It was a very hard steady learning curve but it was more pleasantly then just go to the candy shop and get what you want for nothing. You have to invest much time. But look for yourself on ruby - it looks like a natural language. Look at a script I wrote to tag MP3:

require "mp3info"

# setting the basedirectory
base_directory = "check/"

# run through all directories and get the mp3
Dir["#{base_directory}**/*.mp3"].each do |mp3|
  # get the directory
  arr_directory = mp3.split("/")[0..mp3.split("/").length-2]

  # empty string which will be merged to a string and which is needed for file renaming as a path
  directory_of_album = ""
  arr_directory.each do |part|
    directory_of_album << part + "/"

  directory_of_album = directory_of_album.gsub("//", "/")
  mp3_track = ""

  # open the mp3 to read the id3 infos
  Mp3Info.open(mp3) do |track|
    # delete genre
    track.tag2.TCON = "Game"

    # check, if the track title exists
    if track.tag.title != nil
      # mp3 with an underscore are translated in / so we must catch this
      track_string = track.tag.title.gsub("/", "")
      track.tag.title = track_string
      puts "Please set the track-tag for #{mp3.split("/").last} ... NOT converted"
    # save mp3 tag
    mp3_track = track

  # rename files
  if mp3_track.tag.title != nil
    mp3_newname = "#{Dir.pwd}/#{directory_of_album}#{mp3_track.tag.tracknum} - #{mp3_track.tag.title}.mp3"
    output = mp3_newname.split("/")
    File.rename(mp3, mp3_newname)
    puts "#{output[-1]} ... converted [#{mp3_track.tag.album}]"

Automating tasks

I resisted very long to learn the bash, but there were so many tasks over the years which I didn’t do because it gives me the heebie-jeebies to do the same thing over and over again. After one weekend studying the open book “The Linux Command Line” by William E. Shotts I caught fire. For a long time I messed my desktop up with tons of images with ugly names, so I wrote a script to change this. I have a bunch of images with ugly name, so I wrote a script to change this. Each command has it’s purpose you have to learn its syntax. Here is some sample code:

z=`ls | wc -l`

for i in *.jpg; do z=$[$z+1]; mv "$i" ${i##*.jpg}$z\_$1.jpg; echo $i ; done # replace watermark_ (prefix)

It’s like Lego, you have these and that, plug it together to create something new. For my diploma thesis I create a Rakefile (the modern version of make written completely in ruby):

desc "Create a directory for the compiled classes"
task :create_class_directory do
  system 'mkdir -p classes'

desc "compile the plugin and put the files in the directory"
task :compile_plugin do
  system 'fsc -d classes Plugin.scala'

desc "copy the plugin descriptor"
task :copy_plugin_descriptor do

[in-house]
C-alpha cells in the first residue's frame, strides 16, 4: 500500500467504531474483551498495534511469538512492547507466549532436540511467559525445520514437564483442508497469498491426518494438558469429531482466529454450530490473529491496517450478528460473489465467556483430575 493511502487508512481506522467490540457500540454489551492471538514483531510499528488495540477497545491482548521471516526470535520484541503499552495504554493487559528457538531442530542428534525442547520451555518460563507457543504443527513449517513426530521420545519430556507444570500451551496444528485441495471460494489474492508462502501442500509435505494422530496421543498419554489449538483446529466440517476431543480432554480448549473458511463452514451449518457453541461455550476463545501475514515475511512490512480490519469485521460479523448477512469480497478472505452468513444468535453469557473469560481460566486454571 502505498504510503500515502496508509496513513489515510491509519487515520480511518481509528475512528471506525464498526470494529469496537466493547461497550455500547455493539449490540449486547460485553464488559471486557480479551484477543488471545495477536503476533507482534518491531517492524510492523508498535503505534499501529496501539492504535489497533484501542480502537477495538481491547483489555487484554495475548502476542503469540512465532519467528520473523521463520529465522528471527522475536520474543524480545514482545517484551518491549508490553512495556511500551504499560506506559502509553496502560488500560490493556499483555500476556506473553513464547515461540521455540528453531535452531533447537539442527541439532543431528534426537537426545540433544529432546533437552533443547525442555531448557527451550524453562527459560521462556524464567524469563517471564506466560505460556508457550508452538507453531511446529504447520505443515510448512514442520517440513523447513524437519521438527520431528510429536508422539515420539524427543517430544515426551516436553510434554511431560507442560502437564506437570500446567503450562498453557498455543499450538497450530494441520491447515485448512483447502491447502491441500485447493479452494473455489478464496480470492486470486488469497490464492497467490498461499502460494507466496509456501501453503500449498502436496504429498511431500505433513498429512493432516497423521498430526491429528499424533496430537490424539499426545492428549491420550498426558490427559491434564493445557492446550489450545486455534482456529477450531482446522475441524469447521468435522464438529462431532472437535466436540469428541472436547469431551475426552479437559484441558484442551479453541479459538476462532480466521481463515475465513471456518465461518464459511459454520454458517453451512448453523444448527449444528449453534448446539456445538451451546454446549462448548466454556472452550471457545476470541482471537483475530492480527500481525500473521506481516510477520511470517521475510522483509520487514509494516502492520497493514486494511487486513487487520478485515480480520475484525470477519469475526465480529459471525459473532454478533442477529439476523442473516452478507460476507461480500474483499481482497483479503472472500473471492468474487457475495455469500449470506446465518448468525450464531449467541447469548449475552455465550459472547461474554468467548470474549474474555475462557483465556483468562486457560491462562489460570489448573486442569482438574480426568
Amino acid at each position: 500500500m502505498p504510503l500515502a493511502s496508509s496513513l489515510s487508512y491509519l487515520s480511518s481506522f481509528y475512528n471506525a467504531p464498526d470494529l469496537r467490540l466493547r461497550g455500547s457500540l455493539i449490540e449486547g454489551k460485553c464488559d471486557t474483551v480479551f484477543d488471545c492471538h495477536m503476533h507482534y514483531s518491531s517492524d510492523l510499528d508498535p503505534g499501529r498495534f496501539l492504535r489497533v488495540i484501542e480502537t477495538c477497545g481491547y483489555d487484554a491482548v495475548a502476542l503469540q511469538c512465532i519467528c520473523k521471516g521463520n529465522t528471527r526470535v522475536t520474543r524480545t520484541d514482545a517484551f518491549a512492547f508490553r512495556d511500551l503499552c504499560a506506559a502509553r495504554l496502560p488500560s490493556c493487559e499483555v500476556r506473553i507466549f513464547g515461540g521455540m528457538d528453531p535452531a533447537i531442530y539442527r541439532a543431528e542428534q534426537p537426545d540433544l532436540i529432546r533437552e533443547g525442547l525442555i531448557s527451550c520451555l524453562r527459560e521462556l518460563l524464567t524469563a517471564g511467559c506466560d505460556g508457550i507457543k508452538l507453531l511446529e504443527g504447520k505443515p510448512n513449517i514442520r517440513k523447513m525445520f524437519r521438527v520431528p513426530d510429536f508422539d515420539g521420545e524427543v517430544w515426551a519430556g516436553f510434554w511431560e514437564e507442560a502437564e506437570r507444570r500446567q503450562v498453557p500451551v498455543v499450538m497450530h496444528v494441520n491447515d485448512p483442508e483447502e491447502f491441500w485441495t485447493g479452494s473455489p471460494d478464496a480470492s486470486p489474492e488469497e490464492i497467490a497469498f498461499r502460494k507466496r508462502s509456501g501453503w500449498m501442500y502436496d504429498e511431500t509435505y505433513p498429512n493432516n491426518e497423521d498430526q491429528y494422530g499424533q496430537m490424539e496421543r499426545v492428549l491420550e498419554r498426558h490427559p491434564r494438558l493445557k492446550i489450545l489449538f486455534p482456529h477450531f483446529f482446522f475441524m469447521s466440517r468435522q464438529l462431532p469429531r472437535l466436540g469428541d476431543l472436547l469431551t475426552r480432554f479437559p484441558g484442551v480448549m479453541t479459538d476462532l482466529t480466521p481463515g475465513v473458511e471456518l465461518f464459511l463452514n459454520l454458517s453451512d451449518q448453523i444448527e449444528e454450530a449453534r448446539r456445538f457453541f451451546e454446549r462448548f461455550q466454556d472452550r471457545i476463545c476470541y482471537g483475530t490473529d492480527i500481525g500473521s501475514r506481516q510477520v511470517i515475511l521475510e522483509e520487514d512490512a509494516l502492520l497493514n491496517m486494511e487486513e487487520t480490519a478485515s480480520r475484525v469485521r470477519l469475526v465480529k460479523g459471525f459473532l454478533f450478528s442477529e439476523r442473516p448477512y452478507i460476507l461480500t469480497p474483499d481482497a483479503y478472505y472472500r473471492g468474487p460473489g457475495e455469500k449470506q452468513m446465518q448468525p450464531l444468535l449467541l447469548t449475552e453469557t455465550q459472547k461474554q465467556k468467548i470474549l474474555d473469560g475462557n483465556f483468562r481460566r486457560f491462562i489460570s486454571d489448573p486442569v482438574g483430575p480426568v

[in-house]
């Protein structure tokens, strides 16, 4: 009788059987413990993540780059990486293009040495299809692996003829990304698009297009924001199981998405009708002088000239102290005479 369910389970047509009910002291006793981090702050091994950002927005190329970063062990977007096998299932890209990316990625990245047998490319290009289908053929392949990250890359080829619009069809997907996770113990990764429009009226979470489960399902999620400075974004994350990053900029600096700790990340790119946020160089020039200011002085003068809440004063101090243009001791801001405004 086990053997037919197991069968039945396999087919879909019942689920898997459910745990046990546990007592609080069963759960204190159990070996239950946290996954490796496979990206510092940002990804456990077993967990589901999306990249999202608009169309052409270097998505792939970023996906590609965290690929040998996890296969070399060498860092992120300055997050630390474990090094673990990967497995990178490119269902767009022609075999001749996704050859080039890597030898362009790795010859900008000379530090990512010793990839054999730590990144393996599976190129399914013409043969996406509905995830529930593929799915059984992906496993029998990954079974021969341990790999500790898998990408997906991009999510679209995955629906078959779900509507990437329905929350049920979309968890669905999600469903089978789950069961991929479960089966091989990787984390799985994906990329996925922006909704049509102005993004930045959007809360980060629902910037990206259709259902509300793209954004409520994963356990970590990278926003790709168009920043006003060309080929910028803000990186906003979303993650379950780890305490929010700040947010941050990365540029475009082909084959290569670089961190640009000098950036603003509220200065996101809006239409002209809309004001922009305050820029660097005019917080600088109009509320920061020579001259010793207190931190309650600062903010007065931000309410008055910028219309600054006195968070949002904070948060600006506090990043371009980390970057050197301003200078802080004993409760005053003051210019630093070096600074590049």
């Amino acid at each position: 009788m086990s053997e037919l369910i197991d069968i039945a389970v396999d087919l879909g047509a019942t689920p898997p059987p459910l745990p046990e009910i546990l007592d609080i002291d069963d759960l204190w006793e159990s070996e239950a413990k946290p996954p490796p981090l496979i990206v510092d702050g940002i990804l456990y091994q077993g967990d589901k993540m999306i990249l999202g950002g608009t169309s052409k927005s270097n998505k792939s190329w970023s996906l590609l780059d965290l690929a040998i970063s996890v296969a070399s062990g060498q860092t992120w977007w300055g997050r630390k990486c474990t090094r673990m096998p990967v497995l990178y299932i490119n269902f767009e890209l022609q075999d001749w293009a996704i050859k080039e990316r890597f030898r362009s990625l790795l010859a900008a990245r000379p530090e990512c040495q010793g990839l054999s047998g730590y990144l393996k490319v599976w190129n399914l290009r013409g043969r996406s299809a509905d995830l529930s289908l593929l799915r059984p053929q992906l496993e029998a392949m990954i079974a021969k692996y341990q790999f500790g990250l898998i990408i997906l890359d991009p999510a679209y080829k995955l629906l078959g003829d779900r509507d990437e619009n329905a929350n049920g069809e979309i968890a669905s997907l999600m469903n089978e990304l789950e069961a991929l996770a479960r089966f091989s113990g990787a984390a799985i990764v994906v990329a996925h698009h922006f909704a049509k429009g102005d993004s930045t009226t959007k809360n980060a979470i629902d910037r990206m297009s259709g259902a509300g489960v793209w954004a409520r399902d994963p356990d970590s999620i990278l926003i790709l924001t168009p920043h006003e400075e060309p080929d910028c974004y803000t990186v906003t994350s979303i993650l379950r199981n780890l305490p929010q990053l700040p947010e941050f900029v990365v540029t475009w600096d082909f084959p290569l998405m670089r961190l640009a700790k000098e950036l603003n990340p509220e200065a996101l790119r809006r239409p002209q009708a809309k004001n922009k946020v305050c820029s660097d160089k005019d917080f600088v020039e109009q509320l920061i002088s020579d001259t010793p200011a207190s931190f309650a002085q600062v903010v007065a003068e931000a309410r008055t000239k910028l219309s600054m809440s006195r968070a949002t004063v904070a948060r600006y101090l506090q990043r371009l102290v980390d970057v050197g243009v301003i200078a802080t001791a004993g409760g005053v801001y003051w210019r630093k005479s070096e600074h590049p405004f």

system 'cp scalac-plugin.xml classes'

desc "create the jar file"
task :create_jar_file do
  system 'cd classes; jar cf ../divbyzero.jar .'

desc "create environment"
task :create_environment => [:create_class_directory, :compile_plugin, :copy_plugin_descriptor, :create_jar_file] do
  puts 'done with creating the jar file ...'

desc "compile the traits"
task :compile_traits do
  system 'fsc -d classes TraitProgrammingHelper.scala'
  system 'fsc -d classes TraitUpdaterHelper.scala'
  system 'fsc -d classes TraitArithmeticRulesHelper.scala'
  system 'fsc -d classes TraitBasicRulesHelper.scala'

desc "create environment with traits"
task :create_environment_complete => [:compile_traits, :create_environment]

desc "run example file"
task :test => [:create_environment_complete] do
  system 'scalac -Xplugin:divbyzero.jar Example.scala'

Head Scratching With Scala

I learned this language for my diploma-thesis, otherwise I still wouldn’t put a thumb on FP. So far I must say that it was a good decision to learn an functional language. Scala showed me how to use chained function, anonymous functions, currying, type bounds and many more constructs. In the beginning my head howls like a steam-tank, there was so much new terrain for me that I need several breaks to get used to it. After many hours of happy cramming I got surprisingly insights in doing OOP better. That was is, what the Pragmatic Programmers were preaching. To get new insight in a technology you have to regard it’s counterpart. Don’t hesitate to do something you would never do, you gain experience and more confidence in your profession.

Here is some of Scala code:

class Reference[T] {
  private var contents: T = _
  def set(value: T) { contents = value }
  def get: T = contents

object IntegerReference {
  def main(args: Array[String]) {
    val cell = new Reference[Int]
    println("Reference contains the half of " + (cell.get * 2))


This was my first essay. I tried to cover the things which whom I’m actually dealing. I presented my wide route from my programming experience so that you can see, how the things evolved for me. I always get my hands dirty and try to roll up my sleeves to get a touch about the newest technology. I think through adventuring you become each day a little bit better then yesterday.

Further Reading